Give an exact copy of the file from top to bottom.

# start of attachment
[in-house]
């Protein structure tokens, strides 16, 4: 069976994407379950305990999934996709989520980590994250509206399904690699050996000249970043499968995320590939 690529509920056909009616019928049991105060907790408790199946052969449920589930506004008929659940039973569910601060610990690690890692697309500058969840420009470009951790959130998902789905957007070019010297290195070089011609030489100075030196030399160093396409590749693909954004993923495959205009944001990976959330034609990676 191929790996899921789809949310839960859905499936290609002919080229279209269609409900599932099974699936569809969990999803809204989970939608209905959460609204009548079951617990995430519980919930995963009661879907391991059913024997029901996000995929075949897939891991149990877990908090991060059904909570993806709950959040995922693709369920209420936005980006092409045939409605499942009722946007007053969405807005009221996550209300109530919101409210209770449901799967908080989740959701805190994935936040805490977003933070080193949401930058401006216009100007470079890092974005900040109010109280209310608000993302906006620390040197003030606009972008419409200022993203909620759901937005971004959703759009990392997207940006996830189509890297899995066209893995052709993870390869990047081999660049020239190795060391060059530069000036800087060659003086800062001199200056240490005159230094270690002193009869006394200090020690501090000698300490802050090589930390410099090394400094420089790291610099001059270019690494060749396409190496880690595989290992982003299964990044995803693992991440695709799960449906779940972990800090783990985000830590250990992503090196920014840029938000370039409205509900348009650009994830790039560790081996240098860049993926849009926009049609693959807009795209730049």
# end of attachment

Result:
[in-house]
């Protein structure tokens, strides 16, 4: 069976994407379950305990999934996709989520980590994250509206399904690699050996000249970043499968995320590939 690529509920056909009616019928049991105060907790408790199946052969449920589930506004008929659940039973569910601060610990690690890692697309500058969840420009470009951790959130998902789905957007070019010297290195070089011609030489100075030196030399160093396409590749693909954004993923495959205009944001990976959330034609990676 191929790996899921789809949310839960859905499936290609002919080229279209269609409900599932099974699936569809969990999803809204989970939608209905959460609204009548079951617990995430519980919930995963009661879907391991059913024997029901996000995929075949897939891991149990877990908090991060059904909570993806709950959040995922693709369920209420936005980006092409045939409605499942009722946007007053969405807005009221996550209300109530919101409210209770449901799967908080989740959701805190994935936040805490977003933070080193949401930058401006216009100007470079890092974005900040109010109280209310608000993302906006620390040197003030606009972008419409200022993203909620759901937005971004959703759009990392997207940006996830189509890297899995066209893995052709993870390869990047081999660049020239190795060391060059530069000036800087060659003086800062001199200056240490005159230094270690002193009869006394200090020690501090000698300490802050090589930390410099090394400094420089790291610099001059270019690494060749396409190496880690595989290992982003299964990044995803693992991440695709799960449906779940972990800090783990985000830590250990992503090196920014840029938000370039409205509900348009650009994830790039560790081996240098860049993926849009926009049609693959807009795209730049």